Stories about turkey

Hijrat: A step back for Pakistani cinema

Since Pakistan’s cinema industry began its journey towards improvement and development, directors began sharing unique stories through their movies. Where Na Maloom Afraad, Waar, Karachi Se Lahore, and Manto amongst others boosted the revival of Pakistani cinema, it also provided a platform for directors to display their immense talent. However, the recently released Hijrat, directed by Farooq Mengal, failed to make the same impact as it fell short in a number of areas. Simply put, the acting in Hijrat is plain, flat and mediocre. It felt as if the actors were reading the script without emotions, completely detached from their assigned characters. Moreover, the romantic scenes failed ...

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Are Muslim refugees destined for a life of sex slavery?

“Listen lady, if you don’t want to be whisked away to a brothel in Brussels and your three girls trafficked into pedophile rings or have their organs removed, please go back to Pakistan. Stop trying to make your way into Europe.” These were the words of British aid worker Sajad Shah to a Pakistani mother with three very young daughters. The woman was seeking asylum in Germany, along with thousands of Syrians and Iraqi refugees, after claiming she was being persecuted as a Christian in her home country. The founder of the charity Love for Humanity, Sajad Shah has been helping in ...

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How shrinking freedom of press in Turkey brought me closer to Pakistan

In Pakistan, during my second year as a news correspondent for Turkey, four of my Turkish friends and I decided to take a vacation to Istanbul, via Islamabad. The scorching Karachi sun could do nothing to subdue the excitement I was feeling since I was going back to my country after quite some time. Planning was underway and we converted all the money we owned to dollars, except for Rs1000 each, in case of an emergency. Since we had decided to travel by train, we booked a six person compartment on the Tezgam Express. The sixth person in our compartment was a ...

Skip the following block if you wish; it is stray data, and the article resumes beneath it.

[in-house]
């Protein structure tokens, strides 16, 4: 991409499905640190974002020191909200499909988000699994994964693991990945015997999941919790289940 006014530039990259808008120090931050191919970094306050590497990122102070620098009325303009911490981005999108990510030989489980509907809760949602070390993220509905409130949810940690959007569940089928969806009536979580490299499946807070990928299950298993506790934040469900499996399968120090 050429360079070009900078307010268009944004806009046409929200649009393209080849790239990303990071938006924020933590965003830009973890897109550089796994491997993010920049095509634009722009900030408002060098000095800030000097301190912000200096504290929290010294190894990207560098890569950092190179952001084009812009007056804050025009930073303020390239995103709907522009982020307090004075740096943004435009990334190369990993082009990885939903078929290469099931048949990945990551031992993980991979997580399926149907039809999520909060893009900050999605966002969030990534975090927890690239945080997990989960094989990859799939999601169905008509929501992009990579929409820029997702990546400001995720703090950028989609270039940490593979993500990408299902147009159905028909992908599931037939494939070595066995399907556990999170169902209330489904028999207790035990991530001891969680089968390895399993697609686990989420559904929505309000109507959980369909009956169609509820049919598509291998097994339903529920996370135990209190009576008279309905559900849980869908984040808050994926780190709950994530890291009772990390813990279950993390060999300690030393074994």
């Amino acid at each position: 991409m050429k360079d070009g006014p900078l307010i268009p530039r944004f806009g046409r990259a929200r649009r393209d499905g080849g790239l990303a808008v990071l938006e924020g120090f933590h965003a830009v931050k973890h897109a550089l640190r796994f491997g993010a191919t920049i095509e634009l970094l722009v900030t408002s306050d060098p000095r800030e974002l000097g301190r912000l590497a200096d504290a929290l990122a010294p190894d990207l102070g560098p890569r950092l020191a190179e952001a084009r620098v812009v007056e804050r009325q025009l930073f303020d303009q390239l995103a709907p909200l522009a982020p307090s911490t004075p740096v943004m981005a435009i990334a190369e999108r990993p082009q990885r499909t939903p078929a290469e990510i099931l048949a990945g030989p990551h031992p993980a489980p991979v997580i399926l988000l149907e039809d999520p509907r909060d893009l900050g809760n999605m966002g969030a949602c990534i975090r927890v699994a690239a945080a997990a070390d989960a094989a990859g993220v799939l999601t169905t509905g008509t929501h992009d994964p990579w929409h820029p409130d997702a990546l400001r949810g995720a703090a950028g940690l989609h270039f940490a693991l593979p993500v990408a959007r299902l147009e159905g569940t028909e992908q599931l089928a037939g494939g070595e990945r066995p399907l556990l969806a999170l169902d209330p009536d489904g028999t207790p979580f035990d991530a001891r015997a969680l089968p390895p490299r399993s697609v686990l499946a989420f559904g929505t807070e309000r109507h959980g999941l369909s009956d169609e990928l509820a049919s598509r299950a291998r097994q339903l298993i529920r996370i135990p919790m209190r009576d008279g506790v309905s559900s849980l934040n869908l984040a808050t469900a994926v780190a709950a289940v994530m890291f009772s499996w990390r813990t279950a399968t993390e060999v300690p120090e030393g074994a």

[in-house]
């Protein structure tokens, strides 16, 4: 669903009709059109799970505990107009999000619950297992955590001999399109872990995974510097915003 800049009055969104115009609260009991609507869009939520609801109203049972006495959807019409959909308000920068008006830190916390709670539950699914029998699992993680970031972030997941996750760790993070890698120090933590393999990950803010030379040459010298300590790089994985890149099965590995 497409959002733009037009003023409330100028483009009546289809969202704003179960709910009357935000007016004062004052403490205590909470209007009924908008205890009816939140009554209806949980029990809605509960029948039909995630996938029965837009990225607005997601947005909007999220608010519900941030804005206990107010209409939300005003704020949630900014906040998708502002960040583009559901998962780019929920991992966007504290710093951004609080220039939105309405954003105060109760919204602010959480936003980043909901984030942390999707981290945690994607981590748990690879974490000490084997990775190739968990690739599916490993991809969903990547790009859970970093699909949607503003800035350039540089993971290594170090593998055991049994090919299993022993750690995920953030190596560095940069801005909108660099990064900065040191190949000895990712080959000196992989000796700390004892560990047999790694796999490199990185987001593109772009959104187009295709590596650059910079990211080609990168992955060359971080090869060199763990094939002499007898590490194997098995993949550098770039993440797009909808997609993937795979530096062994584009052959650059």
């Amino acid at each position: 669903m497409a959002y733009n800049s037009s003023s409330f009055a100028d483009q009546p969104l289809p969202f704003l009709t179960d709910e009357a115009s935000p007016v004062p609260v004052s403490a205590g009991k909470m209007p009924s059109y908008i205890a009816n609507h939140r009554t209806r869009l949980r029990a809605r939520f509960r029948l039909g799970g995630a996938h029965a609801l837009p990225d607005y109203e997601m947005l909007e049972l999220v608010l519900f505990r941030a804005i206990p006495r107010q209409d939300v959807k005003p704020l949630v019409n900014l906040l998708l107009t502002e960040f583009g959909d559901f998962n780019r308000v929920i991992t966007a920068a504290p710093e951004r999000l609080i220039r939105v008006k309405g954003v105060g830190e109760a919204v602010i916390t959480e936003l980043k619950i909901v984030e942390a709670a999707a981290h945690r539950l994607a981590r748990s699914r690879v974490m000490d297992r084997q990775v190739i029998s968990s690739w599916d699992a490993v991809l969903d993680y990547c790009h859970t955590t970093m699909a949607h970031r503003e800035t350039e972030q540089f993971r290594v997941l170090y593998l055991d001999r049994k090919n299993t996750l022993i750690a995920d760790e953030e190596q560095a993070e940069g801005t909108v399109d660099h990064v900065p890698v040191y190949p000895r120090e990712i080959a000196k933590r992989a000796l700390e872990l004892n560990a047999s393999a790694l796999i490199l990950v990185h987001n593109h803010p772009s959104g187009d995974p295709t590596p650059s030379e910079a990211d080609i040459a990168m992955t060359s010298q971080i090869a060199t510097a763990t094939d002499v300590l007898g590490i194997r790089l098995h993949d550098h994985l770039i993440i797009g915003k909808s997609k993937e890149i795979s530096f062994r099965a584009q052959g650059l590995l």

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A Syrian refugee’s message to the European Union

When we first got here we had money to buy a little food. Now it’s gone. We stand in line for hours for a sandwich. My husband told a journalist recently, “People are fed up. Maybe tomorrow they will break down the gate and flood across the border.” The journalist said, “How many weapons do you have?” If we knew how to carry weapons or wanted to carry weapons we would not have fled Syria. We want peace. We are sick of killing. We fled a war, and now the European Union is making war against us, a psychological war. When we hear rumours that we’ll be let ...

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Downing Street raises the Belgian flag and we tweet for Brussels – but where was this sympathy after Ankara?

Yet again Europe has been shaken by the impact of a terrorist attack – and, once again, it has responded in a way that we have come to see as tragically routine. On social media we have Facebook safety check-ins, Twitter hashtags and sharable cartoons. In real life the Belgian flag will be hoist or projected over the national monuments of neighbouring European countries. The responses have taken on the morbid ritual of a funeral. And arguably, they are important to help us process the inexplicable horror and to give us some tools with which to communicate defiance in the ...

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Prejudice towards languages and ethnicities other than Punjabi has to end